Hey there, time traveller!
This article was published 11/10/2010 (2179 days ago), so information in it may no longer be current.
DEAR MISS LONELYHEARTS: I'm concerned about my boyfriend's teenage son. He may be gay, which is fine. But, my boyfriend teases him (in a fun way) about girls. If the son eventually does come out, I'm worried he won't feel like he can turn to his dad. I don't know how to suggest this to his father without his getting upset. Also, I don't want him to alienate his son. Do you have some suggestions? -- Just Wanting to Help, Winnipeg
Dear Wanting: Without mentioning you sense the boy might be gay, intervene in a general way. If you have a friendly relationship with the son, ask him casually if he's OK with his dad teasing him about girls, and see what he says. Not many kids like to be teased about crushes (on either sex), and the sad thing is it can make them stop talking to their parents about anything personal. Teenagers are awkward and sensitive and want to avoid all possible ridicule. If the son says it bugs him, suggest your boyfriend stop, and replace teasing with interactions his son would actually enjoy. Also remind your boyfriend about his own dad or uncles teasing him when he was young. Teasing to the point where kids ran from the room in embarrassment was common practice a generation ago. Then parents weren't close or trusted enough to help, if a kid was hurting over a relationship problem.
Dear Miss Lonelyhearts: I'm a female, 26, and recently found myself single after a long-term relationship and have decided to take some time off dating, and men. I haven't been with a man in months now and don't miss sex. I'm not a highly sexual person, though I have no qualms about it ---- just lately I've felt impartial. I've never had an orgasm or an erotic dream. I've never craved sex or needed it. My newly-found free time has been spent scouring the Internet for an answer to this, but to no avail. I love men, and I'm comfortable with my sexuality. I love the closeness and when it comes down to it, I enjoy sex -- just not as much as I should. Most girls I talk to seem to be at their peak and I feel like I'm missing out. Is there an explanation for this? -- Why No Big O., Winnipeg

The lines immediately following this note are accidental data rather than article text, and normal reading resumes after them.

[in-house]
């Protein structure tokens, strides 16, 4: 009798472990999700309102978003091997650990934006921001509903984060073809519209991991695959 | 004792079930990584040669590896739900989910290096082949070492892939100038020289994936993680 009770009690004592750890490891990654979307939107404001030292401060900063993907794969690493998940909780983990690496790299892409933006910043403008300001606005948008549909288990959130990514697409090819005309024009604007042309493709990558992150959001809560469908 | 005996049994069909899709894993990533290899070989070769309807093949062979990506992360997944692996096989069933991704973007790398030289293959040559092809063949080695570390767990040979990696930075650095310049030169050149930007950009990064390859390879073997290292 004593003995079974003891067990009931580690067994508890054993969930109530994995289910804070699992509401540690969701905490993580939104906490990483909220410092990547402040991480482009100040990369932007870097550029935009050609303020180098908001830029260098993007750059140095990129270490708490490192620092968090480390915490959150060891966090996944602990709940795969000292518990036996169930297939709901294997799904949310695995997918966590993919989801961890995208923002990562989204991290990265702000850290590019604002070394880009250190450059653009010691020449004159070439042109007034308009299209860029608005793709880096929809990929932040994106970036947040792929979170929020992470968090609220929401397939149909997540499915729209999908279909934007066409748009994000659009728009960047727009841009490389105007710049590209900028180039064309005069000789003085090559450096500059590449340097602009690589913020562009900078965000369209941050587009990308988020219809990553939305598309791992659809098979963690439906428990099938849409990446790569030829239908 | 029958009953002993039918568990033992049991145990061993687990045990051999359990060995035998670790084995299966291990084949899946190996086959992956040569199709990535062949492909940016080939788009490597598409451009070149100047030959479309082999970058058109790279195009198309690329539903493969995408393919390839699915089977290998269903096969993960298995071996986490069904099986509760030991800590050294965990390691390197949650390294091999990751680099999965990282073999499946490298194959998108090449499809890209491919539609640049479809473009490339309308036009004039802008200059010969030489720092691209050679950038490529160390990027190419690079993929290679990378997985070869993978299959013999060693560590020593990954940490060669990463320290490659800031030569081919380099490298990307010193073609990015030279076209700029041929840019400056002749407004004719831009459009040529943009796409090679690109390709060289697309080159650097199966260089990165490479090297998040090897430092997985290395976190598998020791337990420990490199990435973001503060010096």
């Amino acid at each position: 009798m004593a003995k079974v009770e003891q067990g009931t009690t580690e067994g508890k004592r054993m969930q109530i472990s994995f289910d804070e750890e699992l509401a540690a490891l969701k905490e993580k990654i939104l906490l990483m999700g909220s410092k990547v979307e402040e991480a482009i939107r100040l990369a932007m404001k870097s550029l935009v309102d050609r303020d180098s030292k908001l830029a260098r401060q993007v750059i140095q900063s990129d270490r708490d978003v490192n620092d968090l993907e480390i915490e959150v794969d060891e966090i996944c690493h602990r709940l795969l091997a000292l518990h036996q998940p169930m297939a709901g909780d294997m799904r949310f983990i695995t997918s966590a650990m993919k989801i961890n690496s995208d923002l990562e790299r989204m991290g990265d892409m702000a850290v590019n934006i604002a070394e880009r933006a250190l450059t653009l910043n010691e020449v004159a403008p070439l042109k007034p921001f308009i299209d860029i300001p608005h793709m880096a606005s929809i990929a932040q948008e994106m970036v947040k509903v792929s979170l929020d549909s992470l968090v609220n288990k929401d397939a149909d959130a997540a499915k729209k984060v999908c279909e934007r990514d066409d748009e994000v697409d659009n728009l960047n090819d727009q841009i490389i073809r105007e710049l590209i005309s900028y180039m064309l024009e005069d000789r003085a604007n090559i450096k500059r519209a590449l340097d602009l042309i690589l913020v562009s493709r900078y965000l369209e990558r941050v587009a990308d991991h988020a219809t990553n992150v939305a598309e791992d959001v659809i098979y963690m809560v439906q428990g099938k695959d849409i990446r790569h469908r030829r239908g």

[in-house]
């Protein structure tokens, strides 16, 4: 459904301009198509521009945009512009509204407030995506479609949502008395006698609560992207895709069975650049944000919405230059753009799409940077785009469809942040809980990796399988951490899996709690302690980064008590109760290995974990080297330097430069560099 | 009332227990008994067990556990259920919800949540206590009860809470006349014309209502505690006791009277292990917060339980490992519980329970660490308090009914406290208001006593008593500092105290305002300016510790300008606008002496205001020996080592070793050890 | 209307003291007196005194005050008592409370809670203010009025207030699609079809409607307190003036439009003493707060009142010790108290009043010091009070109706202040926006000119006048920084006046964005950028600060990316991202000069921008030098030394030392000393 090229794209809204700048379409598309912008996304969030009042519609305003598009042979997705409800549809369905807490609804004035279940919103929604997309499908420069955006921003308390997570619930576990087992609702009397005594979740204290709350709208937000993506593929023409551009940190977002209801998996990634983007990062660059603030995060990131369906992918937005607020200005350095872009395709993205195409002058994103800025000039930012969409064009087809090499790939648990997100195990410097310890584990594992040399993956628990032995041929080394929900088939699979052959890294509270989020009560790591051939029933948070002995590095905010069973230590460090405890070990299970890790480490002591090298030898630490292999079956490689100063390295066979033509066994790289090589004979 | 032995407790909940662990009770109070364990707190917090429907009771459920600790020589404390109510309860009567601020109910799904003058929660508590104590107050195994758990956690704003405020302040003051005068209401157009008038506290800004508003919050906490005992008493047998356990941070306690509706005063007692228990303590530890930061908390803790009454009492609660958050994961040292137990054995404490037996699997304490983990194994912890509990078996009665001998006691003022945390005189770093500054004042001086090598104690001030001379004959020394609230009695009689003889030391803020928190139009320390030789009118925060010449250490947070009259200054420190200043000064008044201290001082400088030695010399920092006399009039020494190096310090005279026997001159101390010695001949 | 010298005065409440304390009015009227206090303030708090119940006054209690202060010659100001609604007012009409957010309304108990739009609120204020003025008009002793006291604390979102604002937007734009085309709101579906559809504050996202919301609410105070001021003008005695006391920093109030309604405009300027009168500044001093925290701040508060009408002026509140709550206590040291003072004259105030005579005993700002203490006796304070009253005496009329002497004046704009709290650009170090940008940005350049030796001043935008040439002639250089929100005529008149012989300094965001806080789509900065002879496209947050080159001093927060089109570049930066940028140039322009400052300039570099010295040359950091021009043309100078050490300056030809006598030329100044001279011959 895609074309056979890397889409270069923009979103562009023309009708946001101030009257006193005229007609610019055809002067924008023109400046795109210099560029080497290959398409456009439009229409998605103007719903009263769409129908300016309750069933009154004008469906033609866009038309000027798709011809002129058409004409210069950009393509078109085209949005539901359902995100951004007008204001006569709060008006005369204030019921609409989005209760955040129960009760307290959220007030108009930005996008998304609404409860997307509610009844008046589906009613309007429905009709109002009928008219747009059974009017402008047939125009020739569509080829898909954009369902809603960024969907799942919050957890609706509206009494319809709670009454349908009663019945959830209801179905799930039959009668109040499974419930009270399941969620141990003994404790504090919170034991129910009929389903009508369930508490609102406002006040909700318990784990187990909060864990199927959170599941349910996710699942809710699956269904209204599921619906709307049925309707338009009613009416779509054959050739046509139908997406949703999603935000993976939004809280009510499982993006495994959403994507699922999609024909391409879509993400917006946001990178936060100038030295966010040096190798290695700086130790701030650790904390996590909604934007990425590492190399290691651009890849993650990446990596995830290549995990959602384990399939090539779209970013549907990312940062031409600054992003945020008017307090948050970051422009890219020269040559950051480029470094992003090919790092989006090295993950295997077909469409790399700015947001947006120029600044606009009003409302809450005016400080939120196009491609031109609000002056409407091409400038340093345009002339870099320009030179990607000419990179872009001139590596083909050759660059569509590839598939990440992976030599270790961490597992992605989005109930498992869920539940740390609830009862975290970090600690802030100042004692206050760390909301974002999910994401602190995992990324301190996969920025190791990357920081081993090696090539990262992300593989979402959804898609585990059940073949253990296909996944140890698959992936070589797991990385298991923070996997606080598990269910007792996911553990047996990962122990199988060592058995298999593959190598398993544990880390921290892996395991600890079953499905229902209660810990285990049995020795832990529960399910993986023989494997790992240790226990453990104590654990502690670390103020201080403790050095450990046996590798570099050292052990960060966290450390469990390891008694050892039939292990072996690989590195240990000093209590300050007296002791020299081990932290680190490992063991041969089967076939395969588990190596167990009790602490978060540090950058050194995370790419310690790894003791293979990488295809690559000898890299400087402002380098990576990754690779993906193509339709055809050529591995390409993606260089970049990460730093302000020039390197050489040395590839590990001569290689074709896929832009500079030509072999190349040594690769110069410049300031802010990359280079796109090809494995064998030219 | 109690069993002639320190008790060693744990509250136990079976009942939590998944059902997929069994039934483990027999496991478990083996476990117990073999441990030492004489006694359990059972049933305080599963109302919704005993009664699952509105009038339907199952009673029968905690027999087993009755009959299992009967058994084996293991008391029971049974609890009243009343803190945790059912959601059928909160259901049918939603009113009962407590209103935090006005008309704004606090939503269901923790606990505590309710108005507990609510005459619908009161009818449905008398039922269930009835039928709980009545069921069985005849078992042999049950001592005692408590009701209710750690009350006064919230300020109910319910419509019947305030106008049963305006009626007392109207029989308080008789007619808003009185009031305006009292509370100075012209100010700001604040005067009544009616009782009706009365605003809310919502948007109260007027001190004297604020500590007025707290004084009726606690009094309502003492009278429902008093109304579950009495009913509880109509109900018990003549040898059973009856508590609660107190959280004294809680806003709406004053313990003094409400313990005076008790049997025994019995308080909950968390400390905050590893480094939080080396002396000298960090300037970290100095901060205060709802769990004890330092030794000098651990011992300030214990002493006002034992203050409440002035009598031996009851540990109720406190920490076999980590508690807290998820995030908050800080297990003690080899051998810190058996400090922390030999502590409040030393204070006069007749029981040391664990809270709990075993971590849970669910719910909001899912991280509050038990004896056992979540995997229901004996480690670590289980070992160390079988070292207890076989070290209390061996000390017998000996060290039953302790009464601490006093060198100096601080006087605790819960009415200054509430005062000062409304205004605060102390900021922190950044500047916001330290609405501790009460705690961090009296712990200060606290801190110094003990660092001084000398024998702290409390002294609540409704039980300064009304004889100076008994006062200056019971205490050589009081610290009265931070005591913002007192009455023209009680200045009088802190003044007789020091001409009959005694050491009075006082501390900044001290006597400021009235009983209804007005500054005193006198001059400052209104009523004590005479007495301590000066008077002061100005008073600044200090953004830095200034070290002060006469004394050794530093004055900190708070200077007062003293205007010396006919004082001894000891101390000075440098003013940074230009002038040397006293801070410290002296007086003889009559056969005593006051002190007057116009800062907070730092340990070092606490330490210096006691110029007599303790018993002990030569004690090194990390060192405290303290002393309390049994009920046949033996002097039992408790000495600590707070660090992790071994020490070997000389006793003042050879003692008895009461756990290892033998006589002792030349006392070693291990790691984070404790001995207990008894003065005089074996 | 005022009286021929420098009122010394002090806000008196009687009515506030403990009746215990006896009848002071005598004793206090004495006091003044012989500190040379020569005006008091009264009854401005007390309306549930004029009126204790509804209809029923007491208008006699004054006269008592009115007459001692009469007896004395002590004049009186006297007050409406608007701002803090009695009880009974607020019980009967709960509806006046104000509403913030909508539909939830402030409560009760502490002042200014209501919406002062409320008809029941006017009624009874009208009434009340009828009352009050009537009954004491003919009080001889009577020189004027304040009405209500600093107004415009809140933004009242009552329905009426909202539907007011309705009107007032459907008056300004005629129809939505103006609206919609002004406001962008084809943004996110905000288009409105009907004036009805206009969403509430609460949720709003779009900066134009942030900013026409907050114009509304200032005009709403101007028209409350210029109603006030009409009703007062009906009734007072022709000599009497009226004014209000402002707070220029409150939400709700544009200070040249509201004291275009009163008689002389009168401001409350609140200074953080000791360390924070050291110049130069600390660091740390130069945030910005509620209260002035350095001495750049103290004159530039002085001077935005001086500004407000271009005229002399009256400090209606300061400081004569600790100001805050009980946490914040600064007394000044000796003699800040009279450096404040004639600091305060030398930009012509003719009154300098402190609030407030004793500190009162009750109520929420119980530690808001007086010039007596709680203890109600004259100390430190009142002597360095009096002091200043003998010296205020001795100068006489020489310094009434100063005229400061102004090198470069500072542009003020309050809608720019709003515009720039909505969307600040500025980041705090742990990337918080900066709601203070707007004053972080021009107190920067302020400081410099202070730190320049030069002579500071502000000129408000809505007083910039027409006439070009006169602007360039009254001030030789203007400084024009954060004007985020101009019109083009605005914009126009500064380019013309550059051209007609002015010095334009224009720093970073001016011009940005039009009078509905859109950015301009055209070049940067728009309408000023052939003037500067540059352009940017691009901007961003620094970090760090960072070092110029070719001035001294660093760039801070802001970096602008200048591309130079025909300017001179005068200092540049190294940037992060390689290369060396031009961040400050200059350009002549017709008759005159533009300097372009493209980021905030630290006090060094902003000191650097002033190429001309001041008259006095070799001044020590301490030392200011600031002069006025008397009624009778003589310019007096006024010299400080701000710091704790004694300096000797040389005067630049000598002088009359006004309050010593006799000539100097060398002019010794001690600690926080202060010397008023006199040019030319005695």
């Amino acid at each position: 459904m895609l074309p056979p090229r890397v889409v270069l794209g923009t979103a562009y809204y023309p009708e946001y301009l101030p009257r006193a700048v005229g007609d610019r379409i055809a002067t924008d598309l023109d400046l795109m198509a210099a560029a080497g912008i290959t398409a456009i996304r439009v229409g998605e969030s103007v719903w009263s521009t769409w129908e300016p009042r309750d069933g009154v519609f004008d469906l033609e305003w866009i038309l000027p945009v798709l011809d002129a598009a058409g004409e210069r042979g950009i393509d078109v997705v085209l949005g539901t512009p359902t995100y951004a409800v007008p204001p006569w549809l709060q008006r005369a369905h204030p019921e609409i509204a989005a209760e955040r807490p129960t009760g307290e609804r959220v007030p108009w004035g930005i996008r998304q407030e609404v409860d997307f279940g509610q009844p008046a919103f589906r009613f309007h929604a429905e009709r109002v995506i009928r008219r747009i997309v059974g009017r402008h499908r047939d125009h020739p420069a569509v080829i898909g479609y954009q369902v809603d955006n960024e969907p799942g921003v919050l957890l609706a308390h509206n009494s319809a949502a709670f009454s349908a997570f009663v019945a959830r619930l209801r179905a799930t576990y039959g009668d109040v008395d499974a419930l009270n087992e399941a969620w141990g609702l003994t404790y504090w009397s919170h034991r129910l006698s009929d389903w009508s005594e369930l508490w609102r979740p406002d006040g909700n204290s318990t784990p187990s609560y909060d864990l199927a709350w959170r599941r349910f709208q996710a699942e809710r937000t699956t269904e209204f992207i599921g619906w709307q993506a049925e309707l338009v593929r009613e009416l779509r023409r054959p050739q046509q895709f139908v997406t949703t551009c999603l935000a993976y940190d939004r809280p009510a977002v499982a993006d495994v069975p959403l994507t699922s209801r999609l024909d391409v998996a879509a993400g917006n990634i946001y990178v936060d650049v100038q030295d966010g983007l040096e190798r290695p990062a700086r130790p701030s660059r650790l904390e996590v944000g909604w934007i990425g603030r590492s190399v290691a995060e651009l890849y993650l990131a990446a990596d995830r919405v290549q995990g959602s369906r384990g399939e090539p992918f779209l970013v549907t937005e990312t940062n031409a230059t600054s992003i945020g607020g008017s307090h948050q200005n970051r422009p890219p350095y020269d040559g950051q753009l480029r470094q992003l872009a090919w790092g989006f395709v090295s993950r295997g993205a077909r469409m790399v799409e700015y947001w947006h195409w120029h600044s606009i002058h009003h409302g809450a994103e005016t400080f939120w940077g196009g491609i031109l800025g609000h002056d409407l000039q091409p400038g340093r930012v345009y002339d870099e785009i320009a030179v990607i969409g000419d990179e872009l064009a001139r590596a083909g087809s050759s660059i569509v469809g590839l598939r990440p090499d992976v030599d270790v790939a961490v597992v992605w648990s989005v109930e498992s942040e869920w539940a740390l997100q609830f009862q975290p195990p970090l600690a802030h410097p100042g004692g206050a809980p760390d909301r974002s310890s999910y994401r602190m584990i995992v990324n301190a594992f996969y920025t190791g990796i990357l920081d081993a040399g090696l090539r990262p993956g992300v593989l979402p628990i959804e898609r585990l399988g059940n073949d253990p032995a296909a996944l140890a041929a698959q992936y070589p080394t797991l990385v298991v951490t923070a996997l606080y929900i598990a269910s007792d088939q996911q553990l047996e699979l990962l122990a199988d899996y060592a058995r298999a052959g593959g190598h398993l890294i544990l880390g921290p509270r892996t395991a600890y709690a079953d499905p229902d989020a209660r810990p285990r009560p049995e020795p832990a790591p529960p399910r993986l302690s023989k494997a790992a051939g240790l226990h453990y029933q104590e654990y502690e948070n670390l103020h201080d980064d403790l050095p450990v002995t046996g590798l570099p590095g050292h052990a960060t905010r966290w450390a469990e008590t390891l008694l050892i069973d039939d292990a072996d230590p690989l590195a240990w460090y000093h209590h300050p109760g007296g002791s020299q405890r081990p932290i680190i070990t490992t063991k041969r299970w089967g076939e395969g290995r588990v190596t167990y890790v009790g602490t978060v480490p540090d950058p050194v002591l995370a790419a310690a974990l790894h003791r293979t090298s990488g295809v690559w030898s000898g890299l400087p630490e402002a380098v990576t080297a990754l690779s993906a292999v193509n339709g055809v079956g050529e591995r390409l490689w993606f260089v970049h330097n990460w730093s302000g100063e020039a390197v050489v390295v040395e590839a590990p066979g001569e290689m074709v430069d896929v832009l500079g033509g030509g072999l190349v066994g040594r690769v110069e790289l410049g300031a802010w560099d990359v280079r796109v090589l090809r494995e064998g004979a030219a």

Dear Why: Orgasm makes sex more fun, and an experience worth repeating. The good news: Once the body has experienced a climax, it tends to be a lot easier to experience it again. So, take this time between relationships to educate your body, with no pressure. Teaching your own body the path to orgasm through self-stimulation and fantasy. A small book called Tickle Your Fancy by Sadie Allison is one of the best how-to's on the market, and is available at Love Nest stores in the city. Once the connection between physical and mental stimulation is established and you know how to bring yourself to a high degree of sexual tension capped by orgasm, you can start transferring those skills to a new lover in a new relationship. Men really want to learn how to please a woman and are touchingly grateful to be taught specifics. But, you must find the way there first. Don't ever make you partner totally responsible for your orgasm; be willing to help out so you both know it's going to happen and there's no pressure on either side.
Questions or comments? Write Miss Lonelyhearts c/o Winnipeg Free Press, 1355 Mountain Ave., Wpg, R2X 3B6, or email firstname.lastname@example.org